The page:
When the Jonestown Memorial Fund called to ask if I would offer the dedication prayer for the names that would be placed in stone at Evergreen Cemetery, I was honored that I had even been considered to do such a task. Within my spirit, I realized I could finally do something, not only for my first wife Rhonda and our son, Hue Ishi Fortson, but also for a host of other people whom I had the pleasure of working with some 30 years ago, to give them honor, because they were good people trying to help other people.
A few weeks later, I learned that Dr. Jynona Norwood was planning to take Evergreen and the Jonestown Memorial Fund to court. I knew I had to pray for Dr. Norwood, because there is still a lot of hurt and frustration on her part. I knew in my spirit that all was going to be well for both sides, and that we would not be stopped by this or any other blockage.
I had no idea that the blockage would be of me.
I had everything set up. I would fly into San Francisco International Airport on the Sunday morning of the dedication, rent a car and head over to Oakland. I would offer my prayer, visit some friends from my past, and return to the airport by 5:30 to catch my flight back to Ontario. But when I went to the Avis car rental, my credit card was denied. I went next door to Budget car rental, where the same thing happened. I was frustrated because I had just been paid that weekend and knew I had money on my card.
That’s when I remembered that BART went over to Oakland. I ran down the stairs and waited for a train that said Oakland on the front. When it didn’t come after two trains, I asked a lady on the platform, who took me to a map on the wall. To my surprise – and chagrin – the two trains I had missed would have taken me to Oakland.
When I finally boarded a train, it was already 12:25 PM, and the dedication had started at noon. I couldn’t believe that I could not get myself to the place I needed to be for such an important occasion. I grew angry at myself as I wrote on the fast – yet still slow moving – train.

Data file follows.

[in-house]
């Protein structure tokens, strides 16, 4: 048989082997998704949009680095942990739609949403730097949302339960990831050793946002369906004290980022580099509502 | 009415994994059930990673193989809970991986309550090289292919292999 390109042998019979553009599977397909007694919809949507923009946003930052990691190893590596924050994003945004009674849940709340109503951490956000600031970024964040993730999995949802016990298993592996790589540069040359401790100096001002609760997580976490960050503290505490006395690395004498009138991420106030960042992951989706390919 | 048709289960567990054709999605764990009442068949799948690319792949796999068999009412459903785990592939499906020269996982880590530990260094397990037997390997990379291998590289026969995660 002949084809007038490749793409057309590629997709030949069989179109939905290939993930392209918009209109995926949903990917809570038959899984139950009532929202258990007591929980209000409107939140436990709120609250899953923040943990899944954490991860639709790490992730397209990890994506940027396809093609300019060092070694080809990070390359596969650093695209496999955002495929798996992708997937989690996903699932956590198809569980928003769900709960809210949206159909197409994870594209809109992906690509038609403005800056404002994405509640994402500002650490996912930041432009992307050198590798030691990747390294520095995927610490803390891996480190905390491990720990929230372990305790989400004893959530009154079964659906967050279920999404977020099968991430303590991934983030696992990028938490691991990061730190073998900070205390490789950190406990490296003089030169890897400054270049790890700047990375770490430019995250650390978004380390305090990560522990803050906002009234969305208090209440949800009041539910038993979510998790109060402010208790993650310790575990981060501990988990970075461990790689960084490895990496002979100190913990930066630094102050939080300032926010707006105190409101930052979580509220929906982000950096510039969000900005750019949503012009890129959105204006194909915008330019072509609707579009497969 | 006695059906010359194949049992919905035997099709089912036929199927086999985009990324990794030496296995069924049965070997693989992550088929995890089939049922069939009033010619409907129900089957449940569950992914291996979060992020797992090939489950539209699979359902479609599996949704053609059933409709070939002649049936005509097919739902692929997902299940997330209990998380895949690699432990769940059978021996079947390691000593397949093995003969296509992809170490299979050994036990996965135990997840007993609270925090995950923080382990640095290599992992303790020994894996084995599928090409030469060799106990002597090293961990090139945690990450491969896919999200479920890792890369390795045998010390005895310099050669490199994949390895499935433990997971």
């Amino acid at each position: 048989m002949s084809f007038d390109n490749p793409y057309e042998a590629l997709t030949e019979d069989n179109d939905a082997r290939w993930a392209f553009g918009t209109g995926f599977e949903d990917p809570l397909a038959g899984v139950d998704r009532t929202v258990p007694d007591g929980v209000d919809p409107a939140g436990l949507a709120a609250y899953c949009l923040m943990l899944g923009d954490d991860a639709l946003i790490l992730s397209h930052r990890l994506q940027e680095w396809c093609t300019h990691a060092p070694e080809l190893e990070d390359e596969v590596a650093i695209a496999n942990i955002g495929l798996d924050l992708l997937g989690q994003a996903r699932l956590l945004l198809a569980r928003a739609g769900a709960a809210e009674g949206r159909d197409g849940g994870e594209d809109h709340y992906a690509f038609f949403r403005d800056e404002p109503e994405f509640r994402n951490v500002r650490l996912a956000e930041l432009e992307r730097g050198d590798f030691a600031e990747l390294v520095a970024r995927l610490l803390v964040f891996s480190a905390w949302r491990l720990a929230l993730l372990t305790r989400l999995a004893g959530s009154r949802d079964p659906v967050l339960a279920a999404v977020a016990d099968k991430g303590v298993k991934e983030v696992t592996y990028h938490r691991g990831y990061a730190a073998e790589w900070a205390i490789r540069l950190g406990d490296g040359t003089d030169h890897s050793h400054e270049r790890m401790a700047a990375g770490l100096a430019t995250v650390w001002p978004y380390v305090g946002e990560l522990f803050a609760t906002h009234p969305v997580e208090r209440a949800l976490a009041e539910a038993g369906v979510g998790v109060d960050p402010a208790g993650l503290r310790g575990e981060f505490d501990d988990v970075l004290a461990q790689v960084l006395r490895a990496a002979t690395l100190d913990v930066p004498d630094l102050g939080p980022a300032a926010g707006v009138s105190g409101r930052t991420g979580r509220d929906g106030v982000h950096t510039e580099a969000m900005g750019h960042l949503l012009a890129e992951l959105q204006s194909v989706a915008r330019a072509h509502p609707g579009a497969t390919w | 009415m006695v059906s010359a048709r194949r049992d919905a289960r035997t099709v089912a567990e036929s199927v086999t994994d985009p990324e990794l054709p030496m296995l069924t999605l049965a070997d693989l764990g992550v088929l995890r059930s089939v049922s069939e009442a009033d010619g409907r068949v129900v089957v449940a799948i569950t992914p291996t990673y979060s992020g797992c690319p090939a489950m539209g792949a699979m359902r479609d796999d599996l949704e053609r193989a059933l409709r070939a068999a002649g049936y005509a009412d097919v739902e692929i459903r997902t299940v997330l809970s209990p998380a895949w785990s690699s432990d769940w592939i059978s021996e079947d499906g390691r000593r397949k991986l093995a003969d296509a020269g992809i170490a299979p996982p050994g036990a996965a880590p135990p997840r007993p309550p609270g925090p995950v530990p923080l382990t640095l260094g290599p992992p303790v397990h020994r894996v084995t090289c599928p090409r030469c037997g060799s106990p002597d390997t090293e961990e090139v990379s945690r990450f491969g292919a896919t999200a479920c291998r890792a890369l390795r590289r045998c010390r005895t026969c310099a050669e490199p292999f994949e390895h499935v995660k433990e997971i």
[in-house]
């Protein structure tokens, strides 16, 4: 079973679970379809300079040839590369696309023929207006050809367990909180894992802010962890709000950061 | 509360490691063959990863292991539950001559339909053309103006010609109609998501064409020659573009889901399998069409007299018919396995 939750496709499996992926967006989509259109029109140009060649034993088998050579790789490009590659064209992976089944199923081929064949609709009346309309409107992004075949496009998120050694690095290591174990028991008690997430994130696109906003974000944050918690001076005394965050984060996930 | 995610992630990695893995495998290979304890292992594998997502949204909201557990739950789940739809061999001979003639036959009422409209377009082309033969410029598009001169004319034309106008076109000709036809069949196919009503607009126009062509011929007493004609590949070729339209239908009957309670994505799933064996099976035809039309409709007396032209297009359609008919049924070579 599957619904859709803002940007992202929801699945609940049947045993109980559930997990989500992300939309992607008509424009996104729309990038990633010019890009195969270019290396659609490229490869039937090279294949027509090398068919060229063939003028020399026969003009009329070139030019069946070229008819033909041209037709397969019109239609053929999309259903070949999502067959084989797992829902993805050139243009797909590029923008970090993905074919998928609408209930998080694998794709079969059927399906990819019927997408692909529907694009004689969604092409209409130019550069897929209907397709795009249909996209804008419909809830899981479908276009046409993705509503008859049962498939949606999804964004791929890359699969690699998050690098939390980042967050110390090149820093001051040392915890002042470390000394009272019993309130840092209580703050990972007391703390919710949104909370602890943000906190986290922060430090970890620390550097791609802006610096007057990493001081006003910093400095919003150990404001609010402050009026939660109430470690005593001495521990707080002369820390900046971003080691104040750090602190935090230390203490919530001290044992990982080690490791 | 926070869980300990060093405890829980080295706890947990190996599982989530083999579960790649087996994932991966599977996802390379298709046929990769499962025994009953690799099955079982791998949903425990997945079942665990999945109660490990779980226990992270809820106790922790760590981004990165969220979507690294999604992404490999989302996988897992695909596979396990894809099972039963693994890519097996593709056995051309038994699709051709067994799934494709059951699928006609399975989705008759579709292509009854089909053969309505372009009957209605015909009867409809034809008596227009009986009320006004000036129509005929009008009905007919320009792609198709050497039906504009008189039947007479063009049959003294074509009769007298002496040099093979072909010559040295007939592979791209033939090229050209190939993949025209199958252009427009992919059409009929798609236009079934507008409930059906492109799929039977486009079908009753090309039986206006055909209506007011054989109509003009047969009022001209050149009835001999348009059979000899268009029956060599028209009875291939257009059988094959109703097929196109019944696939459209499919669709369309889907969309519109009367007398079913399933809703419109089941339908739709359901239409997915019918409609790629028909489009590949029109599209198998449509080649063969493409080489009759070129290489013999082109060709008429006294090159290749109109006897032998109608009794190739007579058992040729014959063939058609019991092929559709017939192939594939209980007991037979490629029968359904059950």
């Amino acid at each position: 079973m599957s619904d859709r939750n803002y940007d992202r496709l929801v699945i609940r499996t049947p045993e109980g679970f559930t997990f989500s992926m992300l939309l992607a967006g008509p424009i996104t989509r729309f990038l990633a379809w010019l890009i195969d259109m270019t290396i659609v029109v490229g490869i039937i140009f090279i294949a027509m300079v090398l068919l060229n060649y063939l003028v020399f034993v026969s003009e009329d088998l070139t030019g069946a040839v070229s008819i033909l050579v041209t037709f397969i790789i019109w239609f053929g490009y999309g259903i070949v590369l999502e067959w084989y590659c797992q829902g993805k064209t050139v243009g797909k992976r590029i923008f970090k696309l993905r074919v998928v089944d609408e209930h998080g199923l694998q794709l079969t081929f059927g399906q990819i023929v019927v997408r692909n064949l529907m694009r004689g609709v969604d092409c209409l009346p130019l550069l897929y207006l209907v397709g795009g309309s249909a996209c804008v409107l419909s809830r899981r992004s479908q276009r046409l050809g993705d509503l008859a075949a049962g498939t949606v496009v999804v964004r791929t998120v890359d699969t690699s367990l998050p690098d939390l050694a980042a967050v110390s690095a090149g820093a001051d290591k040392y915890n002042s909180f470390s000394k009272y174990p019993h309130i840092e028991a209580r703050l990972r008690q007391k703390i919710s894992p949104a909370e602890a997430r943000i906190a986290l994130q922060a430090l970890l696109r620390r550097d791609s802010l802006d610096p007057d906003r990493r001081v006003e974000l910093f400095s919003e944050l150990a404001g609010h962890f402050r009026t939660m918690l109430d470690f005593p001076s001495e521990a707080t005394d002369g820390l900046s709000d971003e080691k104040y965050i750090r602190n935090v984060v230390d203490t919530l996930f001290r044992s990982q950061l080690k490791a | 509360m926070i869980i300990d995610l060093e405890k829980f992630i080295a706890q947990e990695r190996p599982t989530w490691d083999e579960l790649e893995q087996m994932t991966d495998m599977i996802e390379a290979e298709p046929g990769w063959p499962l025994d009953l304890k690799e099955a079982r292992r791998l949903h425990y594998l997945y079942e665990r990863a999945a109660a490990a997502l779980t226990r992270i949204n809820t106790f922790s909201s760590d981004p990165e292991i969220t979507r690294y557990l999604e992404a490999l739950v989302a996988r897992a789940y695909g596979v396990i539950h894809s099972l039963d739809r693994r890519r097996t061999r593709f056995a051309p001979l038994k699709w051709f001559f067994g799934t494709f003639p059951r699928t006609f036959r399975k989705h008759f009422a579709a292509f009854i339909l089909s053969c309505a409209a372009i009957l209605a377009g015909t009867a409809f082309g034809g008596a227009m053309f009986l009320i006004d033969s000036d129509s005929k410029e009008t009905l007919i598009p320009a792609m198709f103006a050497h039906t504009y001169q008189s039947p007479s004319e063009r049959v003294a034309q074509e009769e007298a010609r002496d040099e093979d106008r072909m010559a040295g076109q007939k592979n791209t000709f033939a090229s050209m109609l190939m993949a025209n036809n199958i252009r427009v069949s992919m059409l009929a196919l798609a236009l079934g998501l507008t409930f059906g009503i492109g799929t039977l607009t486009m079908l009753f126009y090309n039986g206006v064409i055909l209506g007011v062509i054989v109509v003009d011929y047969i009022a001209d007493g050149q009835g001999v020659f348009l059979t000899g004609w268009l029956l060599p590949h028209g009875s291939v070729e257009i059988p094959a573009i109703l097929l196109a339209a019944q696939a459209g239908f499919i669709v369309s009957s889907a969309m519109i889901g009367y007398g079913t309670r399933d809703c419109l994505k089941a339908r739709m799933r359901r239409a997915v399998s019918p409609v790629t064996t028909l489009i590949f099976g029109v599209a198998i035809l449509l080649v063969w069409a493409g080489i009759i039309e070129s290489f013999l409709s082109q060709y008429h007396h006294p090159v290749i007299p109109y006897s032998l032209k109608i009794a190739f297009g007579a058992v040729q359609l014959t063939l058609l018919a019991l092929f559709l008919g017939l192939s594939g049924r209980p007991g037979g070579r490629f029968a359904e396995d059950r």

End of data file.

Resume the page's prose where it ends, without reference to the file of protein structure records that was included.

When the train arrived in Oakland, I asked a couple sitting in front of me how I would get to Evergreen Cemetery. The young man told me that it was not far, and that as a matter of fact, if I got off at the next station, I could walk from there. And if I ran, I added to myself, maybe I would get there in time to share a closing prayer for those that have gone away from us in this life, and those that are still here and living through this.
I followed the young man’s instructions, but after a few blocks, when I had not seen anything that looked like Evergreen, I stopped in a mom-and-pop liquor store and approached a lady in the line to ask where the cemetery might be. Everyone in the store agreed, I had in fact left the train at the wrong stop. One man told me to return to the station and get on the number 31 bus, which would take me downtown, and from there I could get to Evergreen. I rushed out of the store heading back to the station, almost at the point of crying, because I saw the clock ticking the minutes away.